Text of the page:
问题描述:

I have a simple entity framework query.

It uses grouping:

source.GroupBy(x => x.Key)

.Select(x => x.Count(z => z.IsDefaultValue == false) > 0

? x.FirstOrDefault(z => z.IsDefaultValue == false)

: x.FirstOrDefault()

);

Execution plan for it looks like this:

Then I change the query:

source.GroupBy(x => x.Key)

.Select(x => x.Any(z => z.IsDefaultValue == false)

? x.FirstOrDefault(z => z.IsDefaultValue == false)

: x.FirstOrDefault()

);

Now I use Any instead of Count.

It's plan looks like this:

My question is: what query should I use?

What query is more efficient?

I don't understand anything about execution plans :(

What important information do you see on these execution plans?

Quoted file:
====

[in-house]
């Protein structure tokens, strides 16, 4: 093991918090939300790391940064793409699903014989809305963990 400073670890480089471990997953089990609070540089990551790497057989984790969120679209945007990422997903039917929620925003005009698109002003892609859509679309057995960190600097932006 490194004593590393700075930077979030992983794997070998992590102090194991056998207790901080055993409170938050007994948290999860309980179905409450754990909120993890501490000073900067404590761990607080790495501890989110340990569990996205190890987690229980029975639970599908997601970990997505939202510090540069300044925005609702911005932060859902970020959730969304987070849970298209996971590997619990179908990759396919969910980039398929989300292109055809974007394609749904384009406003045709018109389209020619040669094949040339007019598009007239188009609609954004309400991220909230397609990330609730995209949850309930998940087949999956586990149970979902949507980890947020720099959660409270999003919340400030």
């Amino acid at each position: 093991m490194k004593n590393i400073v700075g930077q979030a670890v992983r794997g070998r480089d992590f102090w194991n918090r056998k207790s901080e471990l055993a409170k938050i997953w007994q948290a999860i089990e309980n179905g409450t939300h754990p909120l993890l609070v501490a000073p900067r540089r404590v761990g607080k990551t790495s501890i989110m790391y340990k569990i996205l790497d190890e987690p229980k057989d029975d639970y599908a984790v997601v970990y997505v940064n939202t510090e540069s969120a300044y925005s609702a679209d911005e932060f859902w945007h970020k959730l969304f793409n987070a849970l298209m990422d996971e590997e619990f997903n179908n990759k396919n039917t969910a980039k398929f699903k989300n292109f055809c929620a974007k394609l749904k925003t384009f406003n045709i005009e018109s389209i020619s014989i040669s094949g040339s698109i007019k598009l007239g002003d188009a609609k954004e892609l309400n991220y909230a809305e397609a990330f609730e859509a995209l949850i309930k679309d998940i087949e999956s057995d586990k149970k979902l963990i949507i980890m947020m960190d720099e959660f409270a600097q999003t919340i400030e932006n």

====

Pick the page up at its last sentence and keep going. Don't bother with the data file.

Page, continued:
EDIT: Please drag pictures in a new tab, it will be more readable.

网友答案:

My question is: what query should I use? What query is more efficient?

To find the answer to that, I would simply take both of the SQL queries that have been generated (you can see the full query in the plan's xml) and run them in one SQL Server Management Studio query window together, with the "Include actual execution plan" option on.

The "Query cost (relative to the batch)" on the resulting plan will then tell you which one is more efficient on your actual schema/data.

What about EF's Any() vs Count() > 0 ? Which is more efficient?

In general if you just want to know if any of the "things" match your criteria, then it's often suggested you use Any() instead of Count() > 0 and let LINQ worry about constructing the most efficient way. In this use case I would just check the SQL and see.

See answers like this

For just IEnumerable<T>, then Any() will generally be quicker, as it only has to look at one iteration.

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